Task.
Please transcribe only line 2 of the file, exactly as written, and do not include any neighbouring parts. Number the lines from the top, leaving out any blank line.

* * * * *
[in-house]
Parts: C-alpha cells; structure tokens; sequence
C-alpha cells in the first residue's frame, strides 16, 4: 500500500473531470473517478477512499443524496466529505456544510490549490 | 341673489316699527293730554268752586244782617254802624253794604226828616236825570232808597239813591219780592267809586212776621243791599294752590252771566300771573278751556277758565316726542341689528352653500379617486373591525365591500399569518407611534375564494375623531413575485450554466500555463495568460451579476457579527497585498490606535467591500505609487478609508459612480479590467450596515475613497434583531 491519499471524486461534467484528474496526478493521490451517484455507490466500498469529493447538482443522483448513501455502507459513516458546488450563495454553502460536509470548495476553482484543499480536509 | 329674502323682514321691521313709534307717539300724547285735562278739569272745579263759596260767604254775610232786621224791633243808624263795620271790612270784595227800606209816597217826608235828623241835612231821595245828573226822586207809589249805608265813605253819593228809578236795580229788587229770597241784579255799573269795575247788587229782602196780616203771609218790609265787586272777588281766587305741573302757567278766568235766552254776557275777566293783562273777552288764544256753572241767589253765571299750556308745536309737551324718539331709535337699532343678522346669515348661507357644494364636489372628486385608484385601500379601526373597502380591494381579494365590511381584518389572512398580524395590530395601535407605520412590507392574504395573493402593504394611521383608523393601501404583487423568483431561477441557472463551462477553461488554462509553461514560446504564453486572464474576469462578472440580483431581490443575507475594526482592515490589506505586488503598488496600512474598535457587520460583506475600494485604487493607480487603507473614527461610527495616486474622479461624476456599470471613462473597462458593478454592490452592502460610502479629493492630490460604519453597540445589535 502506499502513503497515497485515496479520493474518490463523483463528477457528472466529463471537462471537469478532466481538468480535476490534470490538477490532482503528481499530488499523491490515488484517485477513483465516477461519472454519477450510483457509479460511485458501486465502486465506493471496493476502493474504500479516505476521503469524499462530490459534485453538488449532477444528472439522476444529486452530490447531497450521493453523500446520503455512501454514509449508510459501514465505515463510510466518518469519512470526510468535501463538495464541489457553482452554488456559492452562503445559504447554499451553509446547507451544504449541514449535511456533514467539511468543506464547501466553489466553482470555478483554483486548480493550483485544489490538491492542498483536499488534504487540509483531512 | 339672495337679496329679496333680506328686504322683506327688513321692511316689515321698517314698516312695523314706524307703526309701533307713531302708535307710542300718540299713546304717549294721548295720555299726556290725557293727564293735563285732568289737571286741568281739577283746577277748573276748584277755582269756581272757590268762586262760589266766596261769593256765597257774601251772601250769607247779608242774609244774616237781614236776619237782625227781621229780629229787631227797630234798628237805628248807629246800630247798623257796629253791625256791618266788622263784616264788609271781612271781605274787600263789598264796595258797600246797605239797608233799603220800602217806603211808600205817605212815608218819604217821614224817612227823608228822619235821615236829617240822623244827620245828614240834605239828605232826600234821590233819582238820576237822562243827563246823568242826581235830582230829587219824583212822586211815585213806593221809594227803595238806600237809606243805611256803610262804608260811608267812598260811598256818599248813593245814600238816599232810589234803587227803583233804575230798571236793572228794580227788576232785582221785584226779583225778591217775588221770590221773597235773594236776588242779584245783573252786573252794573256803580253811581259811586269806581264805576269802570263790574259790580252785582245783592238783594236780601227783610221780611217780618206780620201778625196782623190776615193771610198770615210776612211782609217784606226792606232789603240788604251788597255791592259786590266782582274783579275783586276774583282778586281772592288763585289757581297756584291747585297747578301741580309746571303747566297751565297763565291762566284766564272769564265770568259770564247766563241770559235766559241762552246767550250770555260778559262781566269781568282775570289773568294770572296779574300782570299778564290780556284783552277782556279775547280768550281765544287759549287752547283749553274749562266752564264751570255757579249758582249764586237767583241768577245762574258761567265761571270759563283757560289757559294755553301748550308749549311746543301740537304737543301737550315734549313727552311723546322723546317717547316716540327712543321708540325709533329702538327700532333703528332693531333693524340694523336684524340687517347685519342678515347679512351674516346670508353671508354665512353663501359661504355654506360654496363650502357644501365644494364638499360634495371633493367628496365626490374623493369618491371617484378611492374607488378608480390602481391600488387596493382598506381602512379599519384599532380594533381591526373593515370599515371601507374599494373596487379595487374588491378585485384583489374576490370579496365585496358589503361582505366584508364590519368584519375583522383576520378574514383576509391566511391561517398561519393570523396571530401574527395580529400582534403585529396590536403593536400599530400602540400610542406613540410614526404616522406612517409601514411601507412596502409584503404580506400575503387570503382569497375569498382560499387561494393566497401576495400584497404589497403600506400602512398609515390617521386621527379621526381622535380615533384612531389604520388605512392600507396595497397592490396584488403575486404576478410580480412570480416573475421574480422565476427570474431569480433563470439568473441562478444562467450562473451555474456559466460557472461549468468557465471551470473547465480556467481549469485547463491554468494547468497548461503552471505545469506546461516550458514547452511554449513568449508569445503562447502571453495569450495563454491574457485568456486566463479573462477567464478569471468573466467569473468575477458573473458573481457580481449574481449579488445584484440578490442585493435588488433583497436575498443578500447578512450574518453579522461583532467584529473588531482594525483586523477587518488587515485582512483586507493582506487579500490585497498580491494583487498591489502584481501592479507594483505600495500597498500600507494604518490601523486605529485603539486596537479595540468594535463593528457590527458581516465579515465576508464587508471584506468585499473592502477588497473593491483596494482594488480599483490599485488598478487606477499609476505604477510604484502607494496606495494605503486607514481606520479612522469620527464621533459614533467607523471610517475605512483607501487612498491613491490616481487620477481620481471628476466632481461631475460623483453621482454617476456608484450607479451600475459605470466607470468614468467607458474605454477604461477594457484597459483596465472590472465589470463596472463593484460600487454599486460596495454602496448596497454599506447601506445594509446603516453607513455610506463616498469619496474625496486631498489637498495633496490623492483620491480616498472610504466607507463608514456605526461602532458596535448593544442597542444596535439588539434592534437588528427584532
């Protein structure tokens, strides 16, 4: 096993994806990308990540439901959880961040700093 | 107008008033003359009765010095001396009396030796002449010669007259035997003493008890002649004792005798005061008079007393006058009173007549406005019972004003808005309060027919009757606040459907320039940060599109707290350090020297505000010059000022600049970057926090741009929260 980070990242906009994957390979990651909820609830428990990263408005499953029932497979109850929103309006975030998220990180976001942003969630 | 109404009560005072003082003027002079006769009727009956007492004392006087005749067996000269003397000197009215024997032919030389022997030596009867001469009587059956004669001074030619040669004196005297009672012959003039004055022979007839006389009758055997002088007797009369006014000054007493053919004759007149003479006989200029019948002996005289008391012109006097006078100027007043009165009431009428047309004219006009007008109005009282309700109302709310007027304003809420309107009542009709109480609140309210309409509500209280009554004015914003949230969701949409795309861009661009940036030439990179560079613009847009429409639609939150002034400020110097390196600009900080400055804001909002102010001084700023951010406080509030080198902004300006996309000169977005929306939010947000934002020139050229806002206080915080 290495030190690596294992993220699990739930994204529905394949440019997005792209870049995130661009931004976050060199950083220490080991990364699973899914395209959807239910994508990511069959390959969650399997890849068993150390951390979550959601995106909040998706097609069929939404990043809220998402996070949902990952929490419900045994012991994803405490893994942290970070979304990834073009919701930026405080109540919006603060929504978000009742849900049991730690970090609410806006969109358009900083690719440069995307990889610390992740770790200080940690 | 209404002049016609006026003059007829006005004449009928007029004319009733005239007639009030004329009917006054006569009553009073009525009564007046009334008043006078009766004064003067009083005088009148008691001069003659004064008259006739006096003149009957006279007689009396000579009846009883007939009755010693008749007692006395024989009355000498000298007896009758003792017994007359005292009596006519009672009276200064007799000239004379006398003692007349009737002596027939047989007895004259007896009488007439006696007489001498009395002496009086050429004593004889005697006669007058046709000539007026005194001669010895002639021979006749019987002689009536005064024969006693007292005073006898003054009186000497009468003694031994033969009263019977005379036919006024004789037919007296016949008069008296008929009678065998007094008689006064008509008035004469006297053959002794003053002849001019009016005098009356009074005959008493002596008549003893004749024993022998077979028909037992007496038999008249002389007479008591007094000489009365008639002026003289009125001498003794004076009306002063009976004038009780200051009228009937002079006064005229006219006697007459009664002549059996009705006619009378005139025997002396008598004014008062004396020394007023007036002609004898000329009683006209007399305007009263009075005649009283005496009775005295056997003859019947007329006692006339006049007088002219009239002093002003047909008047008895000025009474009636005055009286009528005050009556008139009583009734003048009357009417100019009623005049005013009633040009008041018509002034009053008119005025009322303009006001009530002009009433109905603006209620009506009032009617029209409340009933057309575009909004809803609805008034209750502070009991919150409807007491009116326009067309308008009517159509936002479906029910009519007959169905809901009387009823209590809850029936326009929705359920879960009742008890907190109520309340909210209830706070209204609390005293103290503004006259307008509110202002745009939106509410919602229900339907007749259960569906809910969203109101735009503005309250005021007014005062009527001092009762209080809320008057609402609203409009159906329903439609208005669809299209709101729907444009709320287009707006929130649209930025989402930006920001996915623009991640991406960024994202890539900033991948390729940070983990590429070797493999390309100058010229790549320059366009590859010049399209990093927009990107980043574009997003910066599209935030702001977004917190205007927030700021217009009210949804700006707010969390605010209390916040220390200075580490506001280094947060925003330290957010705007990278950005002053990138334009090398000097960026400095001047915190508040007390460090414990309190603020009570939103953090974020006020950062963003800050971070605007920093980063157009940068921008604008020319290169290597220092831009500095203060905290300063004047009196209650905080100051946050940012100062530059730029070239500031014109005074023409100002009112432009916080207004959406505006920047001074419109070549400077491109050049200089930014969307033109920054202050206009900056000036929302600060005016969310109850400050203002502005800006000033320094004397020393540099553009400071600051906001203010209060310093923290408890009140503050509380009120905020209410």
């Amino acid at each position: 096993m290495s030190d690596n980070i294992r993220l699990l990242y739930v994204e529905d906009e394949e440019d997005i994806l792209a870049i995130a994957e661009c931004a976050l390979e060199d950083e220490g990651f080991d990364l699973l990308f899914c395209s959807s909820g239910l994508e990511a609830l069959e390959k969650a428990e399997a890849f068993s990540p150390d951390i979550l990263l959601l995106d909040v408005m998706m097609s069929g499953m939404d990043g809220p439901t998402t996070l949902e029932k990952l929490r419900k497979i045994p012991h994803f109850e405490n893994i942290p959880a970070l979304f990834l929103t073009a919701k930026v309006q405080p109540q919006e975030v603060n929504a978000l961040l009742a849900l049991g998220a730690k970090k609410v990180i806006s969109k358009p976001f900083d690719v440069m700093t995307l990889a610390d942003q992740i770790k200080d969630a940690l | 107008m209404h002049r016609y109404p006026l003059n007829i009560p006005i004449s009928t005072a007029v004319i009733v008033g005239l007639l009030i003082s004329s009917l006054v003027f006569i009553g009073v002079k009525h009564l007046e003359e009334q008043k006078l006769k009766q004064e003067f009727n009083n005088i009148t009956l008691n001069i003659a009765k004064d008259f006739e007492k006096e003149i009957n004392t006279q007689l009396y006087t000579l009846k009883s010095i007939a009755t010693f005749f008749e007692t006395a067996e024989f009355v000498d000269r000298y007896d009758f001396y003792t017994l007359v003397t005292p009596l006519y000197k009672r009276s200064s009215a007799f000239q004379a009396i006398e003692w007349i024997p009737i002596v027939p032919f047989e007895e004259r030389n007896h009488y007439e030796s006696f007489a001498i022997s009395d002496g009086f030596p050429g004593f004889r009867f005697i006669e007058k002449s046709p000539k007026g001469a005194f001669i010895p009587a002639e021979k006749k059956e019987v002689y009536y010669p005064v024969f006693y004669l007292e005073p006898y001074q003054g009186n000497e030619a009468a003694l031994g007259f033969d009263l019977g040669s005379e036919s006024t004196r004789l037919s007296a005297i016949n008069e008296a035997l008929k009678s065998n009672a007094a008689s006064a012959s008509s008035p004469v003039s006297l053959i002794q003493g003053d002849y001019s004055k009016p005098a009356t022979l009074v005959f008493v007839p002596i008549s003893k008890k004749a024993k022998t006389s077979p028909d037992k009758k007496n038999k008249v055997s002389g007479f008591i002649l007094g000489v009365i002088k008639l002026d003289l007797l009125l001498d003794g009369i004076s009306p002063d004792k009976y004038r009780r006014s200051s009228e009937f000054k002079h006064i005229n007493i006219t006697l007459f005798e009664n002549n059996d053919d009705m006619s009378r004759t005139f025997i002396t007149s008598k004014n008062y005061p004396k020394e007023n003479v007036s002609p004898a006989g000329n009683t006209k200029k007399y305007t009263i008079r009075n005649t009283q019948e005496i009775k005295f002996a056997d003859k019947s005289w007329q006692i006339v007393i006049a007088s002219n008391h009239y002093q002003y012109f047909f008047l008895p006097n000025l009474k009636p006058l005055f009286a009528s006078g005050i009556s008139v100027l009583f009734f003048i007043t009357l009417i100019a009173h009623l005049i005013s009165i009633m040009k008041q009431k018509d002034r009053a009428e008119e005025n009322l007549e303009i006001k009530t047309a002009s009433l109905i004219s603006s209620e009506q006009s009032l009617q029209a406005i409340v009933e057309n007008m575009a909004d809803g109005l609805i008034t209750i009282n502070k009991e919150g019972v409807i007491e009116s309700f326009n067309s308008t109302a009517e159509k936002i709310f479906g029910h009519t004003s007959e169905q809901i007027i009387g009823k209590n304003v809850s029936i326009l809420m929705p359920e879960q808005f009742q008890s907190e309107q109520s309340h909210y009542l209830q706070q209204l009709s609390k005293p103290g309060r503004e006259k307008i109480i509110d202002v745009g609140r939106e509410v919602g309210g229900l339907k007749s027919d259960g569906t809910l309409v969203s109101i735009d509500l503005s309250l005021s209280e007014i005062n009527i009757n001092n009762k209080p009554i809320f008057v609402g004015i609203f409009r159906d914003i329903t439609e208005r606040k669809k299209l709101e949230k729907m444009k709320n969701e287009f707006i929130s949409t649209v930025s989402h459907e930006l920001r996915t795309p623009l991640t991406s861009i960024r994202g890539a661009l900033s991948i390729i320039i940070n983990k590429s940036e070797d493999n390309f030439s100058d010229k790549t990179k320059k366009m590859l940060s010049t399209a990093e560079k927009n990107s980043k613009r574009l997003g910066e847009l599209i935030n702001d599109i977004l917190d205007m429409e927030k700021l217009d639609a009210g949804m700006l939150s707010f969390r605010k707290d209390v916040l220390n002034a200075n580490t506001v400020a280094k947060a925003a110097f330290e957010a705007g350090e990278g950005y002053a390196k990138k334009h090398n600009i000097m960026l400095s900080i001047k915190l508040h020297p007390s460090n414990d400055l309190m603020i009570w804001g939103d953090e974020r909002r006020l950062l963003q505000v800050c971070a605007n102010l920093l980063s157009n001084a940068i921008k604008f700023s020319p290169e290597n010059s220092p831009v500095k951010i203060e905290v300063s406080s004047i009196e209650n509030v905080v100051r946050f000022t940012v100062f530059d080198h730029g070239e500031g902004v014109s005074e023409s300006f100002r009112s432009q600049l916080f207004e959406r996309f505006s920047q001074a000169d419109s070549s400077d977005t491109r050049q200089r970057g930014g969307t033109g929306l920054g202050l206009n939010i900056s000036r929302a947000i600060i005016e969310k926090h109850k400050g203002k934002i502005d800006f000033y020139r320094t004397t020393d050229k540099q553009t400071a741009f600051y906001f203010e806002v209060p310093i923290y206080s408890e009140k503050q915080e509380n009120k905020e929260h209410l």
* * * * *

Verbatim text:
Parts: C-alpha cells; structure tokens; sequence